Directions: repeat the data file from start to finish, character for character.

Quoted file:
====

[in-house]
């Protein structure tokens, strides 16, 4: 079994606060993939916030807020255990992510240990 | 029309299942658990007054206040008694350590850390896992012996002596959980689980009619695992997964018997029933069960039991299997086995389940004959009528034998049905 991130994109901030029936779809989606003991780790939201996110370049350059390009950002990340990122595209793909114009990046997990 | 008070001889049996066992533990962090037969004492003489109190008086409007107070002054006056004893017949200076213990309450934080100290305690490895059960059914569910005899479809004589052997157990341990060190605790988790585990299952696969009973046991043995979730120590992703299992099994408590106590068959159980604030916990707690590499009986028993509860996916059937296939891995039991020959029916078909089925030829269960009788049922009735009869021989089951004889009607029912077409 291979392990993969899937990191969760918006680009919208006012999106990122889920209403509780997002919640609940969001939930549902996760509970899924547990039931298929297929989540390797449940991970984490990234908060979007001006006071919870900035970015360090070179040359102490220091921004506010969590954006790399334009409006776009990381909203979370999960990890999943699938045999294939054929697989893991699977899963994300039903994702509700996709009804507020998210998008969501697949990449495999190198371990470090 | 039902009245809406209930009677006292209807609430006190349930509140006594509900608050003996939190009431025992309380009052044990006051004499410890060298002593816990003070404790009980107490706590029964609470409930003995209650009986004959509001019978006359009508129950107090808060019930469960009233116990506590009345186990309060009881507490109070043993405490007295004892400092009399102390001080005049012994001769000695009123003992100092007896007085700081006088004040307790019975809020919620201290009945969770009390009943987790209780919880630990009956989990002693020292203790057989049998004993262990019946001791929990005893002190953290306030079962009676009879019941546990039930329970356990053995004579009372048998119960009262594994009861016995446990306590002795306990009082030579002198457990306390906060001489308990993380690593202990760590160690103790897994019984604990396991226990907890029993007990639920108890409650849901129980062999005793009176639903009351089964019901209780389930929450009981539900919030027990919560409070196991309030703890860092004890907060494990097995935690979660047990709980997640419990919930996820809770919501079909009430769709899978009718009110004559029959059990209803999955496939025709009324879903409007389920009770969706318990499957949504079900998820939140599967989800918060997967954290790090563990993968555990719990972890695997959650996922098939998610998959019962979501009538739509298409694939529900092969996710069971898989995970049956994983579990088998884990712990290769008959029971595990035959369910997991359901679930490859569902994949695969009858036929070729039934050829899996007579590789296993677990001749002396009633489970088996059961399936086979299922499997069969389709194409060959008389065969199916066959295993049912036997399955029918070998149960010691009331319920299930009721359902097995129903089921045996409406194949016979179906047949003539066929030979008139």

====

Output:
[in-house]
């Protein structure tokens, strides 16, 4: 079994606060993939916030807020255990992510240990 | 029309299942658990007054206040008694350590850390896992012996002596959980689980009619695992997964018997029933069960039991299997086995389940004959009528034998049905 991130994109901030029936779809989606003991780790939201996110370049350059390009950002990340990122595209793909114009990046997990 | 008070001889049996066992533990962090037969004492003489109190008086409007107070002054006056004893017949200076213990309450934080100290305690490895059960059914569910005899479809004589052997157990341990060190605790988790585990299952696969009973046991043995979730120590992703299992099994408590106590068959159980604030916990707690590499009986028993509860996916059937296939891995039991020959029916078909089925030829269960009788049922009735009869021989089951004889009607029912077409 291979392990993969899937990191969760918006680009919208006012999106990122889920209403509780997002919640609940969001939930549902996760509970899924547990039931298929297929989540390797449940991970984490990234908060979007001006006071919870900035970015360090070179040359102490220091921004506010969590954006790399334009409006776009990381909203979370999960990890999943699938045999294939054929697989893991699977899963994300039903994702509700996709009804507020998210998008969501697949990449495999190198371990470090 | 039902009245809406209930009677006292209807609430006190349930509140006594509900608050003996939190009431025992309380009052044990006051004499410890060298002593816990003070404790009980107490706590029964609470409930003995209650009986004959509001019978006359009508129950107090808060019930469960009233116990506590009345186990309060009881507490109070043993405490007295004892400092009399102390001080005049012994001769000695009123003992100092007896007085700081006088004040307790019975809020919620201290009945969770009390009943987790209780919880630990009956989990002693020292203790057989049998004993262990019946001791929990005893002190953290306030079962009676009879019941546990039930329970356990053995004579009372048998119960009262594994009861016995446990306590002795306990009082030579002198457990306390906060001489308990993380690593202990760590160690103790897994019984604990396991226990907890029993007990639920108890409650849901129980062999005793009176639903009351089964019901209780389930929450009981539900919030027990919560409070196991309030703890860092004890907060494990097995935690979660047990709980997640419990919930996820809770919501079909009430769709899978009718009110004559029959059990209803999955496939025709009324879903409007389920009770969706318990499957949504079900998820939140599967989800918060997967954290790090563990993968555990719990972890695997959650996922098939998610998959019962979501009538739509298409694939529900092969996710069971898989995970049956994983579990088998884990712990290769008959029971595990035959369910997991359901679930490859569902994949695969009858036929070729039934050829899996007579590789296993677990001749002396009633489970088996059961399936086979299922499997069969389709194409060959008389065969199916066959295993049912036997399955029918070998149960010691009331319920299930009721359902097995129903089921045996409406194949016979179906047949003539066929030979008139």